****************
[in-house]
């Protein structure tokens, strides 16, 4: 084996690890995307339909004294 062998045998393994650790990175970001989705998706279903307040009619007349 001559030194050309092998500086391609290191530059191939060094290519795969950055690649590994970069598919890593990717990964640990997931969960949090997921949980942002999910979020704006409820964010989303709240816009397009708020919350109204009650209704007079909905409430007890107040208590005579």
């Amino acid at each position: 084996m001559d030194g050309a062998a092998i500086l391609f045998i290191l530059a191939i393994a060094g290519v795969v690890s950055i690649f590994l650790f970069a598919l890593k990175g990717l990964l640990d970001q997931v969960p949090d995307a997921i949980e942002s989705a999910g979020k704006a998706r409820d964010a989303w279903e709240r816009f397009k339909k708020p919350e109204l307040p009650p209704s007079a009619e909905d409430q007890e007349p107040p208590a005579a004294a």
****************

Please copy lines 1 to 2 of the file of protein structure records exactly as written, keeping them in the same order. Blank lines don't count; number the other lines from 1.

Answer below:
[in-house]
């Protein structure tokens, strides 16, 4: 084996690890995307339909004294 062998045998393994650790990175970001989705998706279903307040009619007349 001559030194050309092998500086391609290191530059191939060094290519795969950055690649590994970069598919890593990717990964640990997931969960949090997921949980942002999910979020704006409820964010989303709240816009397009708020919350109204009650209704007079909905409430007890107040208590005579």